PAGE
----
The other interesting thing in Grand Theft Auto V? When you hurt someone, the other pedestrians often seek retribution. If you run over someone, you can see other pedestrians walk over in concern, or sometimes other people will just attack you because you carelessly harmed another human being. This isn’t much different than real life, as starting a fight in a public place will often find you with someone who’s much tougher than you setting you straight for acting like an uncivilized moron and putting other people in harm’s way.
Sure, you can continually do all the Hollywood crazy stuff without any real consequence. The cool bank heist looks great in movies, and works like a charm in Grand Theft Auto V, but you won’t be doing anything even closely related to that in real life – because in real life detectives and crime scene investigators exist. In movies, it’s easy to refuse to speak to the police; but in real life most people act hard and then spill their guts at the very hint of trouble. This is what keeps GTAV and the rest of the franchise in the fantasy element. There’s no real recourse for anything you do in the game, except for getting killed by virtual police or busted, resulting in a loss of some money and having to restart at an inconvenient checkpoint.
Life doesn’t have these checkpoints, so the people who have committed crimes based on what they’ve seen/played in GTA are using it purely as a scapegoat to try and avoid trouble. Like I said before, people are far more likely to snitch in real life where you’re held accountable for your actions. While Grand Theft Auto V is the finest example of art imitating life, it still has those designs that keep it from being as realistic as possible. What I’d love to see Rockstar do is put in some harsher triggered consequences. Permanent death would make GTA a much more interesting and lifelike experience. If you get gunned down running from the police, you start over completely because in real life you can’t just respawn.
We are responsible for the media we consume, and the media we allow those we influence to consume.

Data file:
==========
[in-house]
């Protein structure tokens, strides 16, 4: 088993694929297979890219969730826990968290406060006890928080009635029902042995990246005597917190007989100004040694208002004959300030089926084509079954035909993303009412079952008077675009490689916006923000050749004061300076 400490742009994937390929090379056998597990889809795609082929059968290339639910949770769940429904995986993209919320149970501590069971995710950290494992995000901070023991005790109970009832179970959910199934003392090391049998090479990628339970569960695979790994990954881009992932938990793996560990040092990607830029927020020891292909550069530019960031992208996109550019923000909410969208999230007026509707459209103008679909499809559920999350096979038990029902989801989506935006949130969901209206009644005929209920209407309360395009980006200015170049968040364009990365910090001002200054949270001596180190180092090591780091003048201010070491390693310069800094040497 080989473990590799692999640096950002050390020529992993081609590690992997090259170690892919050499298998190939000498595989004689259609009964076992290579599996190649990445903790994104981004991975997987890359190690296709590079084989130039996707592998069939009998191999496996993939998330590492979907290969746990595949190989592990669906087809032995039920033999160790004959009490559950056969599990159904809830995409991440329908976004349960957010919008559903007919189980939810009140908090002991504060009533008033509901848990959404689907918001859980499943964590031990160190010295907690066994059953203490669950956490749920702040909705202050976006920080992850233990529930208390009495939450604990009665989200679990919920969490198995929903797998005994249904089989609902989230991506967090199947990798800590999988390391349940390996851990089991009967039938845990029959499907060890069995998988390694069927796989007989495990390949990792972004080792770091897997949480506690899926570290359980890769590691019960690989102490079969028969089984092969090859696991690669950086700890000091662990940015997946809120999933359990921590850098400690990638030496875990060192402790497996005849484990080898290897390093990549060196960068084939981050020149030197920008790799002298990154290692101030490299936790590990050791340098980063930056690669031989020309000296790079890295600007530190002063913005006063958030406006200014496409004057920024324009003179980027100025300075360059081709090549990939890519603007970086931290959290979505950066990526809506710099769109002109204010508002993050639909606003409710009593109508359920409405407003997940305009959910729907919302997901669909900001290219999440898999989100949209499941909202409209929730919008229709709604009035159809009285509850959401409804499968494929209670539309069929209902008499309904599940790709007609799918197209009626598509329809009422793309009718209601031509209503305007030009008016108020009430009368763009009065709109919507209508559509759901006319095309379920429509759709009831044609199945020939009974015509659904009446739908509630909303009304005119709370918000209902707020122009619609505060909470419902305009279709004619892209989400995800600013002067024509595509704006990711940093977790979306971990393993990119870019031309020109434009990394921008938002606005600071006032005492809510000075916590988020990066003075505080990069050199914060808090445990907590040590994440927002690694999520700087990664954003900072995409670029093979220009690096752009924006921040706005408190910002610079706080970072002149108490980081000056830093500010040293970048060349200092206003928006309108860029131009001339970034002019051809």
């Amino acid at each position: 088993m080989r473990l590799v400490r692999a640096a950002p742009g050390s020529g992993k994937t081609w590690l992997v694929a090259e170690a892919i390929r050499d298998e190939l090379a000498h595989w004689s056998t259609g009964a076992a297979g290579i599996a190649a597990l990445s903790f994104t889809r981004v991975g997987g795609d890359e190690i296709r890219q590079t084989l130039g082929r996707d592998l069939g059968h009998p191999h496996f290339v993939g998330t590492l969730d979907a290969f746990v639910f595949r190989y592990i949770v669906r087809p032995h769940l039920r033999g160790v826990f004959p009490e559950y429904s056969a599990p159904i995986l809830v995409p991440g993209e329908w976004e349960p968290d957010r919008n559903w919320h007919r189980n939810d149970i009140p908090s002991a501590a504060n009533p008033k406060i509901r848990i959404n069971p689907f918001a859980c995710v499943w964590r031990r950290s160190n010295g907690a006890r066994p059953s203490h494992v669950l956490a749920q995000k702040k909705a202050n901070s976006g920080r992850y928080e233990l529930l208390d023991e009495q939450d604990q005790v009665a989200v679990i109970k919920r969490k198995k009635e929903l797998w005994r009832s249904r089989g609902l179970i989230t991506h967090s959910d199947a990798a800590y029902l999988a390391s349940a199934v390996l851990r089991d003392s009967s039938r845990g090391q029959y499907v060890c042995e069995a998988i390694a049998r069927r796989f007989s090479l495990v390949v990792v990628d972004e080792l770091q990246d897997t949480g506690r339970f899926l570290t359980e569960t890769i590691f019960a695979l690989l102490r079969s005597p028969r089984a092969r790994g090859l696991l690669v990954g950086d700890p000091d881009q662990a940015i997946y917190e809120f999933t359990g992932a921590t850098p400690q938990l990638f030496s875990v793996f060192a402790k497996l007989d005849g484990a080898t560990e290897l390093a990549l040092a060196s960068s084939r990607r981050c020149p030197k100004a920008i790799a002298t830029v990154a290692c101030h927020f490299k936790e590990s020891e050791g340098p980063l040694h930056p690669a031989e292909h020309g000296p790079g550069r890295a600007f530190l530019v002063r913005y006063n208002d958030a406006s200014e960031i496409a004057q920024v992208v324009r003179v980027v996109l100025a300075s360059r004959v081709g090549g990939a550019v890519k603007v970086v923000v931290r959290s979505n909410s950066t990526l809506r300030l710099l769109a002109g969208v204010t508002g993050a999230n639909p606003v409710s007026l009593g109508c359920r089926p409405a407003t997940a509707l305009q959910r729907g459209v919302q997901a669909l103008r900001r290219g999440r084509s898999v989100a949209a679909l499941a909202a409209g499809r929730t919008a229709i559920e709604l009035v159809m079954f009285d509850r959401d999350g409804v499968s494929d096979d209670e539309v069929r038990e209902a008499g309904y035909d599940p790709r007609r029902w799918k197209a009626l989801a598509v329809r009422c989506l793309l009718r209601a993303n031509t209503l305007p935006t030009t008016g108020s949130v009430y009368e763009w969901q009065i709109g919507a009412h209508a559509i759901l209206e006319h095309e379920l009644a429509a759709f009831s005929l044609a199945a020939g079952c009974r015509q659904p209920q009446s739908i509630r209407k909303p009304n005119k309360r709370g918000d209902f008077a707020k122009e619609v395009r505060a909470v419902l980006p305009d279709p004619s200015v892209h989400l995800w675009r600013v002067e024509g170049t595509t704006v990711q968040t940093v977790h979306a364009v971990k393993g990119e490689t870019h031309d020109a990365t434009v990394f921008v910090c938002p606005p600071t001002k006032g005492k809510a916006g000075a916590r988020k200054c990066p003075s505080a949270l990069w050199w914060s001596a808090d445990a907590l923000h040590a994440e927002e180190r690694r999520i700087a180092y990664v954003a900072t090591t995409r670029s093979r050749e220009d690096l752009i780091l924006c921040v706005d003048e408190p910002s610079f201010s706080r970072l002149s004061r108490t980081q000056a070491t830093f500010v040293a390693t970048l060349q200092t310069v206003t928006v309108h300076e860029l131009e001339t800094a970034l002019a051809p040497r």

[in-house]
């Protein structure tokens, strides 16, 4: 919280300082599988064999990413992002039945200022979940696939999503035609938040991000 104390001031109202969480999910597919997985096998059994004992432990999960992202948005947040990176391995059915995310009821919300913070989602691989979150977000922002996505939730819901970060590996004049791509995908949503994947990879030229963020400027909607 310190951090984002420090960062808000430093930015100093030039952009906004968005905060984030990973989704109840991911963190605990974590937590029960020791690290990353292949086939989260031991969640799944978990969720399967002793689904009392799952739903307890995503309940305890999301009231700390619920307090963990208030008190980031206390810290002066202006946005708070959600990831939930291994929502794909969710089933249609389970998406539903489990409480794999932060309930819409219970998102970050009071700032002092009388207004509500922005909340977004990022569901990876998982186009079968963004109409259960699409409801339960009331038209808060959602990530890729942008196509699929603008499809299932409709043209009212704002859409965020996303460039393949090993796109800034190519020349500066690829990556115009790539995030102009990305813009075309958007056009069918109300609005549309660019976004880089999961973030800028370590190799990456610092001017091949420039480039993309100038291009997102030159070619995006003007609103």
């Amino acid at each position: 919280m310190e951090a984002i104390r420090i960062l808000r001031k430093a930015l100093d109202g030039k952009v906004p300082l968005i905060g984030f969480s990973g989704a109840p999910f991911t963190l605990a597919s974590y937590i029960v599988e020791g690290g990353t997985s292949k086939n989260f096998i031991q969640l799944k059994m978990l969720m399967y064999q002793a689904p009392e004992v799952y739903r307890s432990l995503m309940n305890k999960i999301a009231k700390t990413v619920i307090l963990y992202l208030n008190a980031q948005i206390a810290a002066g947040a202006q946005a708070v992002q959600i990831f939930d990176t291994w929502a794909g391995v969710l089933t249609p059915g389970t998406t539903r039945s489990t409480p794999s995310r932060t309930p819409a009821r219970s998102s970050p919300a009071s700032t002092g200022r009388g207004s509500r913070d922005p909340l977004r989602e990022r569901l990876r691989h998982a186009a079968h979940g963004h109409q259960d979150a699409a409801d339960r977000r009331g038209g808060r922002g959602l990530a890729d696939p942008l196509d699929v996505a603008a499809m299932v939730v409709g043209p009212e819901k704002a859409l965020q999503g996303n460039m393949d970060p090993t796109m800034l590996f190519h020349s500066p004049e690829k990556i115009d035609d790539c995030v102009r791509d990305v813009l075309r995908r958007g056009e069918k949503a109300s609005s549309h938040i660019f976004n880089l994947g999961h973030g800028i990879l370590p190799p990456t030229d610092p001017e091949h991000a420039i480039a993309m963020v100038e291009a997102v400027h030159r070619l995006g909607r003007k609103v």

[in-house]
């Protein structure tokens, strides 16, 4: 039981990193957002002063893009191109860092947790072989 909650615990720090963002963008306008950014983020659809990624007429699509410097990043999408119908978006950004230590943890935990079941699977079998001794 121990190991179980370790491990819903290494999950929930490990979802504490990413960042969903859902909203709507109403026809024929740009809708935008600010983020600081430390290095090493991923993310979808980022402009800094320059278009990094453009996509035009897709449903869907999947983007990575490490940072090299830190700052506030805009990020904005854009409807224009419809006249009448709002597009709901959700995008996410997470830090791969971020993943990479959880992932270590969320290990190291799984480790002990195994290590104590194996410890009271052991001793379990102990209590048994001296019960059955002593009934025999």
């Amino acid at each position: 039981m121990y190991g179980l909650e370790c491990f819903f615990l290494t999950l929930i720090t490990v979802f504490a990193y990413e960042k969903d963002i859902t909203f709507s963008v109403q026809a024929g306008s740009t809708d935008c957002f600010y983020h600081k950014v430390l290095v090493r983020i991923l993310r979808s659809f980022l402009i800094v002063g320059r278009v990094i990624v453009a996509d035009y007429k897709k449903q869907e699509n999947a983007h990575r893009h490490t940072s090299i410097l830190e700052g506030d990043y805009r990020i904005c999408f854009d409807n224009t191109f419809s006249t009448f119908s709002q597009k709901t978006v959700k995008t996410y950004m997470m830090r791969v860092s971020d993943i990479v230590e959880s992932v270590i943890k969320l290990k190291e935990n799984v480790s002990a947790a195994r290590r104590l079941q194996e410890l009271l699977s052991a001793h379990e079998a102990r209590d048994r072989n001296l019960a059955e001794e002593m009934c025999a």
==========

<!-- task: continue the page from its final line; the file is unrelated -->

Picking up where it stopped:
Destroying pixels when you’ve had a bad day is a favorite past-tome for many of us and the trend is going to continue whether certain advocate groups condone it or not. Rockstar continually succeeds in creating an environment that lets people be their own gangster movie hero, and it’s why GTA continues to sell well. Controversy aside, GTA continues pushing the envelope because Hollywood continues pushing the envelope. We’re seeing it constantly in cinema these days. Male nudity used to be almost forbidden, but now it’s quite common to watch a flick and have to catch a peek of some dude’s hog. Nudity is a way of life and because sex shows up in real life, you can bet money it’s going to continue to show up in games. Do I think the strippers are pretty overboard in GTA V? Of course I do, but pointless nudity always annoys me. I don’t want a random set of boobs in my game, just like I wouldn’t want some topless-for-no-reason girl showing up in my movies. It happens, and I move on. I don’t obsess about why it’s wrong, I just make smarter choices in the media I consume.
Instead of being real life, GTA V continues to build a world where you choose what you do within it. You can recreate some epic things you’ve seen crafted in Hollywood blockbusters, but you can play the game without ever taking a single mission or story point. GTA V only imitates real life, it doesn’t try to emulate it. Take a look around on Youtube. There are videos of people driving cars carefully in GTA abiding by speed limits and normal traffic laws and they’re having a blast doing it. You can just enjoy flight simulation or enjoy a walk down the beach admiring the sites off the peer.